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Indirect or reported questions

17 Apr

A student the other day made a series of mistakes in his writing, things like:

  • My father asked me what sport will I like…
  • I wanted to know will you go out with me…

What is happening here is that the grammar of direct questions, the actual words someone would have said, is being mixed in with a report structure.

The father in the first example would have said “What sport will/do you like?” The second example would have been “Will you go out with me?”

But when you report a question, things change. First, word order changes. Second, question words often disappear. Third, word order changes. Fourth, tense changes to suit the time frame of the report.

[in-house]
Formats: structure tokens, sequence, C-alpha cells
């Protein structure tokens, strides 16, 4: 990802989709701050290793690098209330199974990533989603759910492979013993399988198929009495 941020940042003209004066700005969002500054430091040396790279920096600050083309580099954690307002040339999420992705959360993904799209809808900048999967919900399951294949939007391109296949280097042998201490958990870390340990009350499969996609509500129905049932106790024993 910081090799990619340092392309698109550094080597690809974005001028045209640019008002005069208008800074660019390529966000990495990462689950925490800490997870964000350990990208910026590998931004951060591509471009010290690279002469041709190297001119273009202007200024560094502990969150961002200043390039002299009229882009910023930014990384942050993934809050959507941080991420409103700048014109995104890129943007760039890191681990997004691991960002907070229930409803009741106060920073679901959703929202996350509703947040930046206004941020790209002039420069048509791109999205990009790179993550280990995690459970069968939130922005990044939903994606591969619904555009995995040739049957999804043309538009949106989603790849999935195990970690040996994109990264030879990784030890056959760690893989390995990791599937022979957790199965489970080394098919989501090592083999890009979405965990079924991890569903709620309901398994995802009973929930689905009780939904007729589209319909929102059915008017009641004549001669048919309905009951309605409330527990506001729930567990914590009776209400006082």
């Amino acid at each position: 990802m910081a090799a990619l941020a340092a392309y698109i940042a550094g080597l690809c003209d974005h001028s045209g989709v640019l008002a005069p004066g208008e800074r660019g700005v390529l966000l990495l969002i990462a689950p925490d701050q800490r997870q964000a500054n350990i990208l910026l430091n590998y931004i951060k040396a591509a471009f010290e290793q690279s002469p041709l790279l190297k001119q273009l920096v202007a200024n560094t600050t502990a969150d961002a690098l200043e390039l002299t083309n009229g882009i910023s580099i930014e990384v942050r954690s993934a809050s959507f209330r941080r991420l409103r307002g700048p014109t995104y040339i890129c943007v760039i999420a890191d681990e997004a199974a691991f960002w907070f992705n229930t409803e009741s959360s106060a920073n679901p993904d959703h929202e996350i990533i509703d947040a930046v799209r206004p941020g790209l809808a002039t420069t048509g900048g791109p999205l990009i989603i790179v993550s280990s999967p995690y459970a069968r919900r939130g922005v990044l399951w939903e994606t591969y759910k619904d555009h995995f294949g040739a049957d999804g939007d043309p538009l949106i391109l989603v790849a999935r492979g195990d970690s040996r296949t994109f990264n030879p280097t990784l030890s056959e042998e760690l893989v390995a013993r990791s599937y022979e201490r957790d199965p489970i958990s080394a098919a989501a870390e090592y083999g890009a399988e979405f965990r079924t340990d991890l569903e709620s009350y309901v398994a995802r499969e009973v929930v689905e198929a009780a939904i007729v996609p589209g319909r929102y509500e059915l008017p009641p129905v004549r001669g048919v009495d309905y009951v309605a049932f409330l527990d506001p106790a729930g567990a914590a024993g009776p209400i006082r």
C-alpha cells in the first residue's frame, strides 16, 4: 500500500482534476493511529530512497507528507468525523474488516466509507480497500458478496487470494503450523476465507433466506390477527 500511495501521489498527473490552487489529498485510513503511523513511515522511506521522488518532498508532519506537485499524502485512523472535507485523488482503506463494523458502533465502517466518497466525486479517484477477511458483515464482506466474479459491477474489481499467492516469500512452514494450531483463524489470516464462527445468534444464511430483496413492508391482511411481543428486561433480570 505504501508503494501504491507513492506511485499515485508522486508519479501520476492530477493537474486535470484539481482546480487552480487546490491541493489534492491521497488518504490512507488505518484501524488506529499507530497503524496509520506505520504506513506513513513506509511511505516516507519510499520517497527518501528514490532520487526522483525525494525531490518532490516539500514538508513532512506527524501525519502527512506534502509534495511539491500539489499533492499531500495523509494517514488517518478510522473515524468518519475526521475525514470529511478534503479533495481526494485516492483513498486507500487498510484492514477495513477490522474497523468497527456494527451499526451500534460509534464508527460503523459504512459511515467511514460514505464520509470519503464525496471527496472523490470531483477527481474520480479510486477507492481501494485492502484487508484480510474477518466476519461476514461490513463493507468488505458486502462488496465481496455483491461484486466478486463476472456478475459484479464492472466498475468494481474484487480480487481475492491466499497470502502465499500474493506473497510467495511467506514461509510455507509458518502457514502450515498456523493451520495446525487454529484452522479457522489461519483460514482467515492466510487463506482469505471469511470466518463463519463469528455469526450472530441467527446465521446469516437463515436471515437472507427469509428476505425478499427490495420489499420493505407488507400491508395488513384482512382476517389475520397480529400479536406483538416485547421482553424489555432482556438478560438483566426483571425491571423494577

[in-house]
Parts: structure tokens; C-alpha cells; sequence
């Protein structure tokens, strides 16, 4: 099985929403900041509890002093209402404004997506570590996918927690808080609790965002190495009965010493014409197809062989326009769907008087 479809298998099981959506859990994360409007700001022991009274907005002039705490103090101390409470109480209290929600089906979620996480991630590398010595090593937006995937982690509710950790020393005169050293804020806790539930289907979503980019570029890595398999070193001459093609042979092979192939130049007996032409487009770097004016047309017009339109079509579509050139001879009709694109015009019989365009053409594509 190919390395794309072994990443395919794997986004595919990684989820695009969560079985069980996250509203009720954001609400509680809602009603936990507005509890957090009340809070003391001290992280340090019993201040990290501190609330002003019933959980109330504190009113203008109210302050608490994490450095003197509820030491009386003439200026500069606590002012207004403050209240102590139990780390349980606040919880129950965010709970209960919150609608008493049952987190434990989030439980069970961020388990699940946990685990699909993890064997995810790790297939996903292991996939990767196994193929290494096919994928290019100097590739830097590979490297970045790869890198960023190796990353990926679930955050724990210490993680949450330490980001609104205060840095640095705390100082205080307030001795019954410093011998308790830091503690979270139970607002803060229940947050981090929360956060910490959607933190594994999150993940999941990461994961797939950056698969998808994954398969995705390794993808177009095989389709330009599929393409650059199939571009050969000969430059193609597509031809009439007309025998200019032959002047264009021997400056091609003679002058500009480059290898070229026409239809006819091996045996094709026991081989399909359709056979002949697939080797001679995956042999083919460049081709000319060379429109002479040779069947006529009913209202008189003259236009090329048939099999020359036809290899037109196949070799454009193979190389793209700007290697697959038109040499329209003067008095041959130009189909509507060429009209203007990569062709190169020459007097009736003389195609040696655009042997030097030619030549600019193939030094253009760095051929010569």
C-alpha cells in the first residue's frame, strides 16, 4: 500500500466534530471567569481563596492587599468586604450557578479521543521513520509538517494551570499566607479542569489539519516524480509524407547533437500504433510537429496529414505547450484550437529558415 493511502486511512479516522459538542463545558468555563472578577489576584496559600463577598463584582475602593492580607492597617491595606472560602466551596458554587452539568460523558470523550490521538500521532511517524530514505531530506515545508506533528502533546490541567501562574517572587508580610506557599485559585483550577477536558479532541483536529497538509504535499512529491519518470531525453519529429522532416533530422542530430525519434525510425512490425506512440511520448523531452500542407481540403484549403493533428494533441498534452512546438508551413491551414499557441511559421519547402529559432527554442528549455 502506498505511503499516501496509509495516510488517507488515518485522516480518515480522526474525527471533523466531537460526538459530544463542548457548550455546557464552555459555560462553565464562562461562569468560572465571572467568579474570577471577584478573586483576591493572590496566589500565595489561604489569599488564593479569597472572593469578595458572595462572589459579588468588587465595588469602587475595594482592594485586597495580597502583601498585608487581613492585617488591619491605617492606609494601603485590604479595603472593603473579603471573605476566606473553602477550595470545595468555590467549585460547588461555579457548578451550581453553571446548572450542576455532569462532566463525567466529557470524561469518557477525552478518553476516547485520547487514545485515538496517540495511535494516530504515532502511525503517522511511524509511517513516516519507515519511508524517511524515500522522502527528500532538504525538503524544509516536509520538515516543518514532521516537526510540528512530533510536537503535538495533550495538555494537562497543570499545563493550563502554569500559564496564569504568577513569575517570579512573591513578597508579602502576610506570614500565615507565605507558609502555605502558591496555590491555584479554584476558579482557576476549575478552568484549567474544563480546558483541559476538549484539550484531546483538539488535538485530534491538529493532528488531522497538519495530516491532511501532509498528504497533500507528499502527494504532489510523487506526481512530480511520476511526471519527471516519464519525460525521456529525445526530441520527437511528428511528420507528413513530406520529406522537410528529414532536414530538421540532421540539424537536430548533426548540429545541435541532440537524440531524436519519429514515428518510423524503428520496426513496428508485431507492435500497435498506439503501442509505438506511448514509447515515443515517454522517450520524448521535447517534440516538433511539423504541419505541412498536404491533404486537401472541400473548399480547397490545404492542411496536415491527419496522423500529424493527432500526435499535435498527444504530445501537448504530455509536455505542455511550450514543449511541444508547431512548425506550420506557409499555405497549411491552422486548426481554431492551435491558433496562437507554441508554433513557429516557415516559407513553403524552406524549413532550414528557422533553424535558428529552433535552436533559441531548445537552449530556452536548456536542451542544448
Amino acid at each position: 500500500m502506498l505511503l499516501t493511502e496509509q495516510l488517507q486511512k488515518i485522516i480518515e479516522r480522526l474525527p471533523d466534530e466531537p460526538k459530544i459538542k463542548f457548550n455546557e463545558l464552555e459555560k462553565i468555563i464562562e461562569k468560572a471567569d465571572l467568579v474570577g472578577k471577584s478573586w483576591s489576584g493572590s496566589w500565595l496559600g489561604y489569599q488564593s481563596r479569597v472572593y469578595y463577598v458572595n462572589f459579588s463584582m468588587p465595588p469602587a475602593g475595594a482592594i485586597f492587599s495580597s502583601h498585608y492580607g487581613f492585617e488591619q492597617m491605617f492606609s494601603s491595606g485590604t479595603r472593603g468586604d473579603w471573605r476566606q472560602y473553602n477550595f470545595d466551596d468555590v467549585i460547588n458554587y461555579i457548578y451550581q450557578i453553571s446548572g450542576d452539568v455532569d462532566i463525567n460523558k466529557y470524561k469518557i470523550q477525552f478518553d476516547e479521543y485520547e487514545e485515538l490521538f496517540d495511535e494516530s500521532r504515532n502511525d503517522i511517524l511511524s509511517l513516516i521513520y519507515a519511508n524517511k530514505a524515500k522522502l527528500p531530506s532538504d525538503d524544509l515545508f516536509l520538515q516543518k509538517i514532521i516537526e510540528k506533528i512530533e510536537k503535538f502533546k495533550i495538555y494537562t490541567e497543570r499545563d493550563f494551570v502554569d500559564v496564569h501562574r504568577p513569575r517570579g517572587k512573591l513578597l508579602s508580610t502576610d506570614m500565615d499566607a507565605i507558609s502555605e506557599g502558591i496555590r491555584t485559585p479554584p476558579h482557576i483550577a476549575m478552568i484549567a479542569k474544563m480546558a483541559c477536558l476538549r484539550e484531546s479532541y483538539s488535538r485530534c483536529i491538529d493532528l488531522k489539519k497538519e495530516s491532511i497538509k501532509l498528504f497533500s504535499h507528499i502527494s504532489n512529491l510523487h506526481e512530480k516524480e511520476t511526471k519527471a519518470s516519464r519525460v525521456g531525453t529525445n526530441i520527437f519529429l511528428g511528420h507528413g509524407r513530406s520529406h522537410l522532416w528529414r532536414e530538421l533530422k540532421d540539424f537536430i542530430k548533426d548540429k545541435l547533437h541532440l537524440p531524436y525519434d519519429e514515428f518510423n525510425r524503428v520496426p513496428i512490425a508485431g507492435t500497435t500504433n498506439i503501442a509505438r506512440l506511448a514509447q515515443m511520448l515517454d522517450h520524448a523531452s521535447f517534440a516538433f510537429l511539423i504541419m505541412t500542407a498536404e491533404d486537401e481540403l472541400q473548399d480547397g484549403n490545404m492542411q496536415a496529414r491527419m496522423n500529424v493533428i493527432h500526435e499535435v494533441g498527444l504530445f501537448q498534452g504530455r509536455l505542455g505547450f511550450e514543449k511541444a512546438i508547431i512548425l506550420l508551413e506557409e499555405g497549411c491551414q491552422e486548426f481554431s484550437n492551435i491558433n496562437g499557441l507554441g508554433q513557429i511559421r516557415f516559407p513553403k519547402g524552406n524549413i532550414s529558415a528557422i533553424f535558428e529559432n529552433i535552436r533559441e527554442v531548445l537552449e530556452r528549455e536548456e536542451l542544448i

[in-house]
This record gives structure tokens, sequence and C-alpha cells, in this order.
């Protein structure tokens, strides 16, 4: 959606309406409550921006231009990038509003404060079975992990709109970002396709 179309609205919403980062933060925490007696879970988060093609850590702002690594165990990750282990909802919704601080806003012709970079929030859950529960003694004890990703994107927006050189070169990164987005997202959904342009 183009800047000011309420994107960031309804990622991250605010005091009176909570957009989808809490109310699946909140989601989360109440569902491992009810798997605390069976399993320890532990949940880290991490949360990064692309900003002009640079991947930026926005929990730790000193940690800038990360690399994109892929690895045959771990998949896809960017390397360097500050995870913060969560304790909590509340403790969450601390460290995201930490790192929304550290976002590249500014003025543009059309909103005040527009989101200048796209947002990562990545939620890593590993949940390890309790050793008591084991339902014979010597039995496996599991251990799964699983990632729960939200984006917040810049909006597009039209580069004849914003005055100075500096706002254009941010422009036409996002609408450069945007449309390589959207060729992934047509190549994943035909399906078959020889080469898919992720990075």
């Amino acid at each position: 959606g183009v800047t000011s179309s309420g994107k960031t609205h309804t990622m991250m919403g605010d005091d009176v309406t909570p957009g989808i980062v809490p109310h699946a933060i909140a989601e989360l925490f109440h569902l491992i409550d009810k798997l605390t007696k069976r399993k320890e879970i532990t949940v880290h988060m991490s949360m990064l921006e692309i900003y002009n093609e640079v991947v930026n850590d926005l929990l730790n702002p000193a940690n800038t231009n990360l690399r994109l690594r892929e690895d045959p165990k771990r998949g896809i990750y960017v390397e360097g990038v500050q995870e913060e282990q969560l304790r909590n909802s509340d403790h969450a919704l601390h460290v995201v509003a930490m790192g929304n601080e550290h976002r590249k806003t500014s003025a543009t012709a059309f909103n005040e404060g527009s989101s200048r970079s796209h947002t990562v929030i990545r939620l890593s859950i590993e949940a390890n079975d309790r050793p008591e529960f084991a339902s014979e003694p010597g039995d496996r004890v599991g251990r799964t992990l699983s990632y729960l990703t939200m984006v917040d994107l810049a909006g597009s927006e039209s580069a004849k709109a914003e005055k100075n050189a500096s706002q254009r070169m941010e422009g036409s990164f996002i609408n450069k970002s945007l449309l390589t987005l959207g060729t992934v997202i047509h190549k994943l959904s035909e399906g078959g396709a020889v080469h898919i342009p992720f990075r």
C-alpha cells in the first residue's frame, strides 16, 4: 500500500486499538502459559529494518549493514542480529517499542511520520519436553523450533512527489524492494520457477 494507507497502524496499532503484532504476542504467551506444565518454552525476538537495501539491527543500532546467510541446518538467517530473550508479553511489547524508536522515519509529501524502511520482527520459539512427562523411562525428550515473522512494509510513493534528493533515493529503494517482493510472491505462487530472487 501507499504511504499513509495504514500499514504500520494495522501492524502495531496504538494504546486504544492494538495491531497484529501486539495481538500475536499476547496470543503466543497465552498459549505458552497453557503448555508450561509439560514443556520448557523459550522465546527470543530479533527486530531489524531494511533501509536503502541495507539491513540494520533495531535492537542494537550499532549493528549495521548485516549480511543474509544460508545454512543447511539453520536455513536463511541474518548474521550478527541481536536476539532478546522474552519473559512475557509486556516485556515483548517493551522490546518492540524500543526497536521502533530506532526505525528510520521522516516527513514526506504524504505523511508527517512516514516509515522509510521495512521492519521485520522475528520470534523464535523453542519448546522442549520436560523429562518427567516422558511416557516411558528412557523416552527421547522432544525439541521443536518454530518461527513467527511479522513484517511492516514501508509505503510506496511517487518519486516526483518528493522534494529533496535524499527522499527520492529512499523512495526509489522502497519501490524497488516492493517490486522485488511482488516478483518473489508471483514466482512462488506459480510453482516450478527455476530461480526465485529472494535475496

So our examples would become:

  • My father asked me what sport I would like…
  • I wanted to know if you would go out with me…

Reported questions are more common in rather formal registers, but they do quite frequently occur in narrative, partly for variety, and partly for focussing the narrative viewpoint in a certain way. 

Many of the rules are just the same as in Indirect or Reported Speech.

MORE INFORMATION

Indirect questions (British Council)

Questions in reported speech

Reported questions

Quiz on Indirect Questions

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One response to “Indirect or reported questions

  1. Grammar Helper

    July 1, 2009 at 8:01 pm

    Interesting article. Thanks. English is such a complicated language to learn and you explain the point clearly and simply.

     

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